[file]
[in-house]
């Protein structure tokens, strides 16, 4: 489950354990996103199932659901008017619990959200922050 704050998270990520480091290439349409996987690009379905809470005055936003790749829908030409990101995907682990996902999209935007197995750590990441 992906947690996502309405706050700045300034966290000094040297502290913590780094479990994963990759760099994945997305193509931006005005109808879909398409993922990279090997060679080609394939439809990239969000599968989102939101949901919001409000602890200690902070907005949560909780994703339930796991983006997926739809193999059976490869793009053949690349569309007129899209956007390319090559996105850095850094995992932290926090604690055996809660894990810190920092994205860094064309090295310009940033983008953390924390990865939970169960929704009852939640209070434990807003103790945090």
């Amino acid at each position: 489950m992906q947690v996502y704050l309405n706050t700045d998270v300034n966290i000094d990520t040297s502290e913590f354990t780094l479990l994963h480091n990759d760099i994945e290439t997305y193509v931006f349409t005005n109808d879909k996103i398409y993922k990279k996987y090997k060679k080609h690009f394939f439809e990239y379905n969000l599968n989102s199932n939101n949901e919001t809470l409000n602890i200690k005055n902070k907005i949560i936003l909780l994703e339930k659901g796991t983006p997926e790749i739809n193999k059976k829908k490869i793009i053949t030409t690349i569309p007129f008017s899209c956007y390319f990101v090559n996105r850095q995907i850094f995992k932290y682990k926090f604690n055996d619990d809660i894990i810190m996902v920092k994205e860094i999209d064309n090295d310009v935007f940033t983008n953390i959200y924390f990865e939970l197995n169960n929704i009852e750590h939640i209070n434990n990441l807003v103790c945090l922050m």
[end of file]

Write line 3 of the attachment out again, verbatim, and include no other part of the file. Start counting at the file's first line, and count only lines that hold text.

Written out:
């Amino acid at each position: 489950m992906q947690v996502y704050l309405n706050t700045d998270v300034n966290i000094d990520t040297s502290e913590f354990t780094l479990l994963h480091n990759d760099i994945e290439t997305y193509v931006f349409t005005n109808d879909k996103i398409y993922k990279k996987y090997k060679k080609h690009f394939f439809e990239y379905n969000l599968n989102s199932n939101n949901e919001t809470l409000n602890i200690k005055n902070k907005i949560i936003l909780l994703e339930k659901g796991t983006p997926e790749i739809n193999k059976k829908k490869i793009i053949t030409t690349i569309p007129f008017s899209c956007y390319f990101v090559n996105r850095q995907i850094f995992k932290y682990k926090f604690n055996d619990d809660i894990i810190m996902v920092k994205e860094i999209d064309n090295d310009v935007f940033t983008n953390i959200y924390f990865e939970l197995n169960n929704i009852e750590h939640i209070n434990n990441l807003v103790c945090l922050m």